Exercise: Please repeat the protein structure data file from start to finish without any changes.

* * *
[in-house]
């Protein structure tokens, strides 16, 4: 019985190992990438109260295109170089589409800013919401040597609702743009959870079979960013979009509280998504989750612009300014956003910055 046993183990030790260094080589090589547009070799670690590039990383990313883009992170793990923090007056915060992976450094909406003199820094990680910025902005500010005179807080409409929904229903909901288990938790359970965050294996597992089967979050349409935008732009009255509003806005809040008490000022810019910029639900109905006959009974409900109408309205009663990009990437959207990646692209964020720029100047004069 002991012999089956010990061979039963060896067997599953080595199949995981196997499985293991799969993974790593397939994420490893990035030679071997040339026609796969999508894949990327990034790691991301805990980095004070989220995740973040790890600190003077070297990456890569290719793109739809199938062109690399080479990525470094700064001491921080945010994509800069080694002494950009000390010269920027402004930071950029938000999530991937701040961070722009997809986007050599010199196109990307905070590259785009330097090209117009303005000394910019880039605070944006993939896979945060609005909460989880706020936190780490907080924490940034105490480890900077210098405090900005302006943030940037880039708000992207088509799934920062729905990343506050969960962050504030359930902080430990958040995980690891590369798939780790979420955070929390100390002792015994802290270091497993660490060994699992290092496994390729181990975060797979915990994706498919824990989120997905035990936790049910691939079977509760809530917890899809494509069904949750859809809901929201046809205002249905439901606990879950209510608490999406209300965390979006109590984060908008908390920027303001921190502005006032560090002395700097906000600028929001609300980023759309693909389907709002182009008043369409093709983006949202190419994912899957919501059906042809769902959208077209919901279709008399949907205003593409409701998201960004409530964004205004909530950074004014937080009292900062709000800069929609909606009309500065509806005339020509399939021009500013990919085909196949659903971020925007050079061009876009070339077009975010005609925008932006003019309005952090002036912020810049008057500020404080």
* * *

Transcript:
[in-house]
């Protein structure tokens, strides 16, 4: 019985190992990438109260295109170089589409800013919401040597609702743009959870079979960013979009509280998504989750612009300014956003910055 046993183990030790260094080589090589547009070799670690590039990383990313883009992170793990923090007056915060992976450094909406003199820094990680910025902005500010005179807080409409929904229903909901288990938790359970965050294996597992089967979050349409935008732009009255509003806005809040008490000022810019910029639900109905006959009974409900109408309205009663990009990437959207990646692209964020720029100047004069 002991012999089956010990061979039963060896067997599953080595199949995981196997499985293991799969993974790593397939994420490893990035030679071997040339026609796969999508894949990327990034790691991301805990980095004070989220995740973040790890600190003077070297990456890569290719793109739809199938062109690399080479990525470094700064001491921080945010994509800069080694002494950009000390010269920027402004930071950029938000999530991937701040961070722009997809986007050599010199196109990307905070590259785009330097090209117009303005000394910019880039605070944006993939896979945060609005909460989880706020936190780490907080924490940034105490480890900077210098405090900005302006943030940037880039708000992207088509799934920062729905990343506050969960962050504030359930902080430990958040995980690891590369798939780790979420955070929390100390002792015994802290270091497993660490060994699992290092496994390729181990975060797979915990994706498919824990989120997905035990936790049910691939079977509760809530917890899809494509069904949750859809809901929201046809205002249905439901606990879950209510608490999406209300965390979006109590984060908008908390920027303001921190502005006032560090002395700097906000600028929001609300980023759309693909389907709002182009008043369409093709983006949202190419994912899957919501059906042809769902959208077209919901279709008399949907205003593409409701998201960004409530964004205004909530950074004014937080009292900062709000800069929609909606009309500065509806005339020509399939021009500013990919085909196949659903971020925007050079061009876009070339077009975010005609925008932006003019309005952090002036912020810049008057500020404080």